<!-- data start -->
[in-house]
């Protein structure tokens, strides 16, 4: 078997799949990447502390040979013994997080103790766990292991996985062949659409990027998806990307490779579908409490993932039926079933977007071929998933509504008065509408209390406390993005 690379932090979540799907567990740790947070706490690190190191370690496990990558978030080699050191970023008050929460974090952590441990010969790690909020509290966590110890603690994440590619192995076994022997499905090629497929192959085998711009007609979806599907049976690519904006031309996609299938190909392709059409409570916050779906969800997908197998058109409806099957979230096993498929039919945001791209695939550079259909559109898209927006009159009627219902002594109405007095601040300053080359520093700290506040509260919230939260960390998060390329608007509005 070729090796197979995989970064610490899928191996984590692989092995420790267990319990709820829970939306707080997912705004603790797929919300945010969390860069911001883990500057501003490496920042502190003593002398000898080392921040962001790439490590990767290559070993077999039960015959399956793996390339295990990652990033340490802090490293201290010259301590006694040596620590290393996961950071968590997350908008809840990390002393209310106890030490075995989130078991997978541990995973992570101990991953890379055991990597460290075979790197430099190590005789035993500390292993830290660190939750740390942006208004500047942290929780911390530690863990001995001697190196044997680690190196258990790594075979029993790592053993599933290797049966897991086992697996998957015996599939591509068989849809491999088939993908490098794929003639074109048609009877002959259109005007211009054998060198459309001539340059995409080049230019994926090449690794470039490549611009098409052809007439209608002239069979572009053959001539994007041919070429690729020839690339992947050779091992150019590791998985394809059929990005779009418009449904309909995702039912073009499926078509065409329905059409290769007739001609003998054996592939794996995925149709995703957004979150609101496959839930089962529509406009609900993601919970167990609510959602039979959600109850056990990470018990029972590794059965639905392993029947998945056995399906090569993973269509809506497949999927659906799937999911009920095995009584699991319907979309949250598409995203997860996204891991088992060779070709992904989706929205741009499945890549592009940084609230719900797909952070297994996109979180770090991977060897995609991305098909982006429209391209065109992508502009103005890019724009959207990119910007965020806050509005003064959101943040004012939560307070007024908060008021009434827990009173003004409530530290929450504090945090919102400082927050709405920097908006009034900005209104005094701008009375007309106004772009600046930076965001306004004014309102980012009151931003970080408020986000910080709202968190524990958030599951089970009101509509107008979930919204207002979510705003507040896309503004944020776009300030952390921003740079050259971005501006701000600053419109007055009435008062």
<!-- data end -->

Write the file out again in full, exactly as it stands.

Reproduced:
[in-house]
């Protein structure tokens, strides 16, 4: 078997799949990447502390040979013994997080103790766990292991996985062949659409990027998806990307490779579908409490993932039926079933977007071929998933509504008065509408209390406390993005 690379932090979540799907567990740790947070706490690190190191370690496990990558978030080699050191970023008050929460974090952590441990010969790690909020509290966590110890603690994440590619192995076994022997499905090629497929192959085998711009007609979806599907049976690519904006031309996609299938190909392709059409409570916050779906969800997908197998058109409806099957979230096993498929039919945001791209695939550079259909559109898209927006009159009627219902002594109405007095601040300053080359520093700290506040509260919230939260960390998060390329608007509005 070729090796197979995989970064610490899928191996984590692989092995420790267990319990709820829970939306707080997912705004603790797929919300945010969390860069911001883990500057501003490496920042502190003593002398000898080392921040962001790439490590990767290559070993077999039960015959399956793996390339295990990652990033340490802090490293201290010259301590006694040596620590290393996961950071968590997350908008809840990390002393209310106890030490075995989130078991997978541990995973992570101990991953890379055991990597460290075979790197430099190590005789035993500390292993830290660190939750740390942006208004500047942290929780911390530690863990001995001697190196044997680690190196258990790594075979029993790592053993599933290797049966897991086992697996998957015996599939591509068989849809491999088939993908490098794929003639074109048609009877002959259109005007211009054998060198459309001539340059995409080049230019994926090449690794470039490549611009098409052809007439209608002239069979572009053959001539994007041919070429690729020839690339992947050779091992150019590791998985394809059929990005779009418009449904309909995702039912073009499926078509065409329905059409290769007739001609003998054996592939794996995925149709995703957004979150609101496959839930089962529509406009609900993601919970167990609510959602039979959600109850056990990470018990029972590794059965639905392993029947998945056995399906090569993973269509809506497949999927659906799937999911009920095995009584699991319907979309949250598409995203997860996204891991088992060779070709992904989706929205741009499945890549592009940084609230719900797909952070297994996109979180770090991977060897995609991305098909982006429209391209065109992508502009103005890019724009959207990119910007965020806050509005003064959101943040004012939560307070007024908060008021009434827990009173003004409530530290929450504090945090919102400082927050709405920097908006009034900005209104005094701008009375007309106004772009600046930076965001306004004014309102980012009151931003970080408020986000910080709202968190524990958030599951089970009101509509107008979930919204207002979510705003507040896309503004944020776009300030952390921003740079050259971005501006701000600053419109007055009435008062």